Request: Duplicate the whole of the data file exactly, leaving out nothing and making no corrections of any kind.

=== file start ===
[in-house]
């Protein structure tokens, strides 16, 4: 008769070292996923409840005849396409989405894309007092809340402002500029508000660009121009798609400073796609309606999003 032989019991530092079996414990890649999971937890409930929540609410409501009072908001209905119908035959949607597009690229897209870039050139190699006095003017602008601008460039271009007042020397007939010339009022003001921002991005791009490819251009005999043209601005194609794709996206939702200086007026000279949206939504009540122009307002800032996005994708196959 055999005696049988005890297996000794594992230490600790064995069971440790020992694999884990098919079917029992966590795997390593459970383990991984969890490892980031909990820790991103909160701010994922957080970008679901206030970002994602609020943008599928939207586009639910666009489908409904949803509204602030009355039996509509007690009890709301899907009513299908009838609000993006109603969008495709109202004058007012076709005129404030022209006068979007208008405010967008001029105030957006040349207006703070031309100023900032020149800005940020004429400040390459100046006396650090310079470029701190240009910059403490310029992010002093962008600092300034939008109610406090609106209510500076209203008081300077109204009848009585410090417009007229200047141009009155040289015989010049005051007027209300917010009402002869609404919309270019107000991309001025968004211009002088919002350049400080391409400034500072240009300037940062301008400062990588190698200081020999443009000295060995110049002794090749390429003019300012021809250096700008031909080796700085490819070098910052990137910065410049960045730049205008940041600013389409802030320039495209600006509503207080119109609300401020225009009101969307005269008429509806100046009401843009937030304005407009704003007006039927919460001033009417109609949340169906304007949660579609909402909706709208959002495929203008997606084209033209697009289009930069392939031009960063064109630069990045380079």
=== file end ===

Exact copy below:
[in-house]
């Protein structure tokens, strides 16, 4: 008769070292996923409840005849396409989405894309007092809340402002500029508000660009121009798609400073796609309606999003 032989019991530092079996414990890649999971937890409930929540609410409501009072908001209905119908035959949607597009690229897209870039050139190699006095003017602008601008460039271009007042020397007939010339009022003001921002991005791009490819251009005999043209601005194609794709996206939702200086007026000279949206939504009540122009307002800032996005994708196959 055999005696049988005890297996000794594992230490600790064995069971440790020992694999884990098919079917029992966590795997390593459970383990991984969890490892980031909990820790991103909160701010994922957080970008679901206030970002994602609020943008599928939207586009639910666009489908409904949803509204602030009355039996509509007690009890709301899907009513299908009838609000993006109603969008495709109202004058007012076709005129404030022209006068979007208008405010967008001029105030957006040349207006703070031309100023900032020149800005940020004429400040390459100046006396650090310079470029701190240009910059403490310029992010002093962008600092300034939008109610406090609106209510500076209203008081300077109204009848009585410090417009007229200047141009009155040289015989010049005051007027209300917010009402002869609404919309270019107000991309001025968004211009002088919002350049400080391409400034500072240009300037940062301008400062990588190698200081020999443009000295060995110049002794090749390429003019300012021809250096700008031909080796700085490819070098910052990137910065410049960045730049205008940041600013389409802030320039495209600006509503207080119109609300401020225009009101969307005269008429509806100046009401843009937030304005407009704003007006039927919460001033009417109609949340169906304007949660579609909402909706709208959002495929203008997606084209033209697009289009930069392939031009960063064109630069990045380079």